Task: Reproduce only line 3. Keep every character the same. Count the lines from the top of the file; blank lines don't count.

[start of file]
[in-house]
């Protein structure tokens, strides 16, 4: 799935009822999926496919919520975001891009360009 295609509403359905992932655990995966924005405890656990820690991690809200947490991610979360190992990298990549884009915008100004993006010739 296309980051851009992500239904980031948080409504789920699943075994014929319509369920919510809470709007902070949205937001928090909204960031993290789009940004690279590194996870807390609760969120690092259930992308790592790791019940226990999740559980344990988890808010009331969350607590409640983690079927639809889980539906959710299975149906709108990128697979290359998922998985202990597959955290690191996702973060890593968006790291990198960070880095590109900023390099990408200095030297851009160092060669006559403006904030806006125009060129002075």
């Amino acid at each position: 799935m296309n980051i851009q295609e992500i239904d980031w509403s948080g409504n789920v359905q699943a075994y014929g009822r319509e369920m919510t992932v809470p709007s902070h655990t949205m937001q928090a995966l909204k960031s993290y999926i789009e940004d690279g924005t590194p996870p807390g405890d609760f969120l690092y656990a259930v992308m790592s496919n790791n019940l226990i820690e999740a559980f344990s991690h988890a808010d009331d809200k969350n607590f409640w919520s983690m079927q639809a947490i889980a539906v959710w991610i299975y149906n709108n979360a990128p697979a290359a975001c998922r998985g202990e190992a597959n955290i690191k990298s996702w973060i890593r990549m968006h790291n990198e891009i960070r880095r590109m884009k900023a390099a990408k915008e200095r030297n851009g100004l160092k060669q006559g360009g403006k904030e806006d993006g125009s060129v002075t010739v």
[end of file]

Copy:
């Amino acid at each position: 799935m296309n980051i851009q295609e992500i239904d980031w509403s948080g409504n789920v359905q699943a075994y014929g009822r319509e369920m919510t992932v809470p709007s902070h655990t949205m937001q928090a995966l909204k960031s993290y999926i789009e940004d690279g924005t590194p996870p807390g405890d609760f969120l690092y656990a259930v992308m790592s496919n790791n019940l226990i820690e999740a559980f344990s991690h988890a808010d009331d809200k969350n607590f409640w919520s983690m079927q639809a947490i889980a539906v959710w991610i299975y149906n709108n979360a990128p697979a290359a975001c998922r998985g202990e190992a597959n955290i690191k990298s996702w973060i890593r990549m968006h790291n990198e891009i960070r880095r590109m884009k900023a390099a990408k915008e200095r030297n851009g100004l160092k060669q006559g360009g403006k904030e806006d993006g125009s060129v002075t010739v």